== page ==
Changing Your Diet and Lifestyle May Slow Down Alzheimer’s

“Intensive lifestyle changes can improve cognition and function in patients who have Alzheimer’s.”

Alice Park in Time: Lately, the biggest news in Alzheimer’s has been around a new drug treatment that can slow cognitive decline by nearly 30% among people in the early stages of the disease. In coming months, the U.S. Food and Drug Administration is expected to make a decision about another such promising therapy. But in addition to pharmaceutical interventions, which are expensive and require repeated infusions, making sustained lifestyle changes can also slow the progression of the disease, and possibly even prevent further decline, according to a new study.

In the trial, an intensive program of diet, exercise, stress reduction, and social interaction slowed the progression of cognitive decline as measured on standard tests for dementia, and even improved some people’s symptoms. The study was conducted by Dr. Dean Ornish, founder and president of the nonprofit Preventive Medicine Research Institute and professor of medicine at the University of California, San Francisco, and a team of scientists. It appeared in the journal Alzheimer’s Research and Therapy.

Previous studies have shown that moderate changes in lifestyle can lead to some slowing in cognitive decline, so Ornish and his team decided to test whether a more in-depth, formal program of behavior changes could slow brain changes even further. Ornish had previously developed the program to address heart disease risk and showed that the combination of improved diet, exercise, stress reduction, and social engagement could significantly lower the risk of atherosclerosis and heart disease.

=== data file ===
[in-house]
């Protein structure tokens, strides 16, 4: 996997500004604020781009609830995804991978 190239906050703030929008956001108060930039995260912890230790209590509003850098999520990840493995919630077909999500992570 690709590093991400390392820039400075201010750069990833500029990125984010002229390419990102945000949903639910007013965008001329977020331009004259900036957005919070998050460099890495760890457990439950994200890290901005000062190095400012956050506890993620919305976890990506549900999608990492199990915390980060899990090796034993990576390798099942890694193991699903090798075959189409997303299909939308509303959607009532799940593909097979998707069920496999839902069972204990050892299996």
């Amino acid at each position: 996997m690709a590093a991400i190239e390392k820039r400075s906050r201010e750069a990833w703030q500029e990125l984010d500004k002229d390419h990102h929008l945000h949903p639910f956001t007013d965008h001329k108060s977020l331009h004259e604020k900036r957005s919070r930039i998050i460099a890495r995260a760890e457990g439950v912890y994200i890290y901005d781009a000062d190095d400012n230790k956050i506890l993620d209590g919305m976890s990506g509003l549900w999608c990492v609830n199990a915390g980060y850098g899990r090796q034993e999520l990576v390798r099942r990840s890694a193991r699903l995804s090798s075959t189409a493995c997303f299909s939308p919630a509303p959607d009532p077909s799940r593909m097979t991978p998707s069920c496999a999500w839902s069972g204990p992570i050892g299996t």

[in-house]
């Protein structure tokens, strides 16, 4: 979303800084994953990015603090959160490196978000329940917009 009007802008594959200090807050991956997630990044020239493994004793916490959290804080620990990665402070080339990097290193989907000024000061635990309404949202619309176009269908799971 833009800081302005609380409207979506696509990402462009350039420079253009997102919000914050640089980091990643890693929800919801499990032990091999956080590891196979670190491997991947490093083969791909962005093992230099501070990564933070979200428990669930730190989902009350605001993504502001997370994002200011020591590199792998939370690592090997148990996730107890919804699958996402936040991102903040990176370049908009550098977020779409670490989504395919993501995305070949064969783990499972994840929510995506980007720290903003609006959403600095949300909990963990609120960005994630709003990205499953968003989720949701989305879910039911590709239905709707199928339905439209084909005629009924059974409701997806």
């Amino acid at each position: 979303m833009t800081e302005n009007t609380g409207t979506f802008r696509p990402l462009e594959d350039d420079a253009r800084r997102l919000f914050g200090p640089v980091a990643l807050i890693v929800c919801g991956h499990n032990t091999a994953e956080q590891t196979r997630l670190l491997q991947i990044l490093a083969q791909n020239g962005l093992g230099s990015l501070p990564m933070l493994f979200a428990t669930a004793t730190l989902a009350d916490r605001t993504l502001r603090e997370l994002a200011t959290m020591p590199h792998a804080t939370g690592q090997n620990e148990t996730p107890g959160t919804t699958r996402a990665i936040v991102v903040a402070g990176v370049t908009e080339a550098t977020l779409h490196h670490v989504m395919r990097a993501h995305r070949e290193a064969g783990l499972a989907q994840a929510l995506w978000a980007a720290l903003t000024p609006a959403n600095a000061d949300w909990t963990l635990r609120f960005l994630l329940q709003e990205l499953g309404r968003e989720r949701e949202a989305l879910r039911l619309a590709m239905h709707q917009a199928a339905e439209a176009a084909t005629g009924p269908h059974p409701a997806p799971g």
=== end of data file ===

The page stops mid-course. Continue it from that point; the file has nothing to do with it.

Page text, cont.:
“I have a unifying theory that many different chronic diseases share the same underlying biological mechanisms,” he says. “Those include inflammation, overstimulation of the sympathetic nervous system, changes in the microbiome…gene expressions, and immune system changes. That’s why what is good for the heart is good for the brain—these same mechanisms affect different conditions, and lifestyle choices can make them better or worse.”

In the study, 49 people with mild cognitive impairment or early Alzheimer’s dementia agreed to participate. Half made the lifestyle changes in Ornish’s program for 20 weeks, and the other half kept their normal habits (although the latter group was offered the opportunity to join the program after the study ended). Everyone provided blood samples so that the researchers could track changes in markers for Alzheimer’s and fecal samples to provide insight into their microbiome, or gut bacteria.

The program was easier to stick to in the study than it would be in real life. Twice a week, the researchers shipped three daily vegan meals and two snacks to people in the lifestyle change group and their partners. Those participants also did 30 minutes of aerobic exercise a day (mostly walking) and strength training at least three times a week. A stress-management specialist guided them in meditation, yoga, stretching, and relaxation exercises for an hour a day to improve their concentration and relaxation. Finally, these participants and their partners joined a support group three times a week to discuss any mental-health and emotional issues they were experiencing. They also took several vitamins and supplements, including omega-3 supplements, a multivitamin, and Lion’s mane mushrooms and probiotics for cognition.

By the end of the 20-week study, those who made the lifestyle changes showed statistically significant improvements in three of four standard cognitive tests and borderline statistically significant changes in the fourth test—compared to people in the control group, who showed worsening scores on all four tests.

More here.

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